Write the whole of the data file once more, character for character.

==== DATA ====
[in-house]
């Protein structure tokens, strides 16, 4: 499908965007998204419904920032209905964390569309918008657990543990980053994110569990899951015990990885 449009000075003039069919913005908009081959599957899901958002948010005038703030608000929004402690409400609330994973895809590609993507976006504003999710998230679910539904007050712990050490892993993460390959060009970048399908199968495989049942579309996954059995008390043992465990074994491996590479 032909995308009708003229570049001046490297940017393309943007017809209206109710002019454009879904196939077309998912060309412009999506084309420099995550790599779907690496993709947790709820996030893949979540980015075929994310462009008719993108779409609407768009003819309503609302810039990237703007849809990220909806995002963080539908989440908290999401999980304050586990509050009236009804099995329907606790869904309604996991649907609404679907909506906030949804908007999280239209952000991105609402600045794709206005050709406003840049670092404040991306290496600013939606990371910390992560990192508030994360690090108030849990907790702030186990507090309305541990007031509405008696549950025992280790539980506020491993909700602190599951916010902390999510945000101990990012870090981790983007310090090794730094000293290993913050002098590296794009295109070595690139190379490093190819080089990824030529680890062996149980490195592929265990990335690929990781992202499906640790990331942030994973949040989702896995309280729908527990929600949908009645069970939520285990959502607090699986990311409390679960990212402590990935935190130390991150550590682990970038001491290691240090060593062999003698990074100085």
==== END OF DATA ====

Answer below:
[in-house]
């Protein structure tokens, strides 16, 4: 499908965007998204419904920032209905964390569309918008657990543990980053994110569990899951015990990885 449009000075003039069919913005908009081959599957899901958002948010005038703030608000929004402690409400609330994973895809590609993507976006504003999710998230679910539904007050712990050490892993993460390959060009970048399908199968495989049942579309996954059995008390043992465990074994491996590479 032909995308009708003229570049001046490297940017393309943007017809209206109710002019454009879904196939077309998912060309412009999506084309420099995550790599779907690496993709947790709820996030893949979540980015075929994310462009008719993108779409609407768009003819309503609302810039990237703007849809990220909806995002963080539908989440908290999401999980304050586990509050009236009804099995329907606790869904309604996991649907609404679907909506906030949804908007999280239209952000991105609402600045794709206005050709406003840049670092404040991306290496600013939606990371910390992560990192508030994360690090108030849990907790702030186990507090309305541990007031509405008696549950025992280790539980506020491993909700602190599951916010902390999510945000101990990012870090981790983007310090090794730094000293290993913050002098590296794009295109070595690139190379490093190819080089990824030529680890062996149980490195592929265990990335690929990781992202499906640790990331942030994973949040989702896995309280729908527990929600949908009645069970939520285990959502607090699986990311409390679960990212402590990935935190130390991150550590682990970038001491290691240090060593062999003698990074100085």